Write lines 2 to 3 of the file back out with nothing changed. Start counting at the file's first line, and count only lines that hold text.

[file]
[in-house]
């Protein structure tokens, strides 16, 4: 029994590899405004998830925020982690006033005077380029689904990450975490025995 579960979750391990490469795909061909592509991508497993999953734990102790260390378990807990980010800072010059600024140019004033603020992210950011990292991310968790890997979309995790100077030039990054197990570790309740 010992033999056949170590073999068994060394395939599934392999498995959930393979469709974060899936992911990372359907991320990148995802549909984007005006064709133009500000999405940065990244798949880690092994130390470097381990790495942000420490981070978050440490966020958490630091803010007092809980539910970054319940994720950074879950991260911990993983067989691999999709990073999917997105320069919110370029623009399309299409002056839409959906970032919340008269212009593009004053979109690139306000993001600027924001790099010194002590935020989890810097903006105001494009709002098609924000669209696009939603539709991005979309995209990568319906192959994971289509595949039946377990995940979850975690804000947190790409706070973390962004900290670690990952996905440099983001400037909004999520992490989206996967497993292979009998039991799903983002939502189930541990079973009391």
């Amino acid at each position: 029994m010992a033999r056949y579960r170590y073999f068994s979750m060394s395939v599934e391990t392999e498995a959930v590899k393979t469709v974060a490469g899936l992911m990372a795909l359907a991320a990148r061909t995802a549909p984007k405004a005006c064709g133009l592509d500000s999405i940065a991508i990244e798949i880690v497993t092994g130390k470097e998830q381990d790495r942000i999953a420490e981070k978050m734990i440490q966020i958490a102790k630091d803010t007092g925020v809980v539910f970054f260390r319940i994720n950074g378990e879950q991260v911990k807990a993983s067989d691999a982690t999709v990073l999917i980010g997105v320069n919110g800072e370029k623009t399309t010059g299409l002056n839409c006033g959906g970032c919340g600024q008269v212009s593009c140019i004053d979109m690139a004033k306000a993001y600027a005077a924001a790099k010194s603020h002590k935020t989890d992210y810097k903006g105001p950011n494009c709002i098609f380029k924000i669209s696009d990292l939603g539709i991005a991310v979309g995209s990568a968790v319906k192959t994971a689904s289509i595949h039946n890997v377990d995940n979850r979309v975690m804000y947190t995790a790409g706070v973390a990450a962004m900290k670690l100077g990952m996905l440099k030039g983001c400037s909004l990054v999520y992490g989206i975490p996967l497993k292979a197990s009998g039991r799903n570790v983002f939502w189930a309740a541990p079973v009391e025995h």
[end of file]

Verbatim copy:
């Protein structure tokens, strides 16, 4: 029994590899405004998830925020982690006033005077380029689904990450975490025995 579960979750391990490469795909061909592509991508497993999953734990102790260390378990807990980010800072010059600024140019004033603020992210950011990292991310968790890997979309995790100077030039990054197990570790309740 010992033999056949170590073999068994060394395939599934392999498995959930393979469709974060899936992911990372359907991320990148995802549909984007005006064709133009500000999405940065990244798949880690092994130390470097381990790495942000420490981070978050440490966020958490630091803010007092809980539910970054319940994720950074879950991260911990993983067989691999999709990073999917997105320069919110370029623009399309299409002056839409959906970032919340008269212009593009004053979109690139306000993001600027924001790099010194002590935020989890810097903006105001494009709002098609924000669209696009939603539709991005979309995209990568319906192959994971289509595949039946377990995940979850975690804000947190790409706070973390962004900290670690990952996905440099983001400037909004999520992490989206996967497993292979009998039991799903983002939502189930541990079973009391």
């Amino acid at each position: 029994m010992a033999r056949y579960r170590y073999f068994s979750m060394s395939v599934e391990t392999e498995a959930v590899k393979t469709v974060a490469g899936l992911m990372a795909l359907a991320a990148r061909t995802a549909p984007k405004a005006c064709g133009l592509d500000s999405i940065a991508i990244e798949i880690v497993t092994g130390k470097e998830q381990d790495r942000i999953a420490e981070k978050m734990i440490q966020i958490a102790k630091d803010t007092g925020v809980v539910f970054f260390r319940i994720n950074g378990e879950q991260v911990k807990a993983s067989d691999a982690t999709v990073l999917i980010g997105v320069n919110g800072e370029k623009t399309t010059g299409l002056n839409c006033g959906g970032c919340g600024q008269v212009s593009c140019i004053d979109m690139a004033k306000a993001y600027a005077a924001a790099k010194s603020h002590k935020t989890d992210y810097k903006g105001p950011n494009c709002i098609f380029k924000i669209s696009d990292l939603g539709i991005a991310v979309g995209s990568a968790v319906k192959t994971a689904s289509i595949h039946n890997v377990d995940n979850r979309v975690m804000y947190t995790a790409g706070v973390a990450a962004m900290k670690l100077g990952m996905l440099k030039g983001c400037s909004l990054v999520y992490g989206i975490p996967l497993k292979a197990s009998g039991r799903n570790v983002f939502w189930a309740a541990p079973v009391e025995h």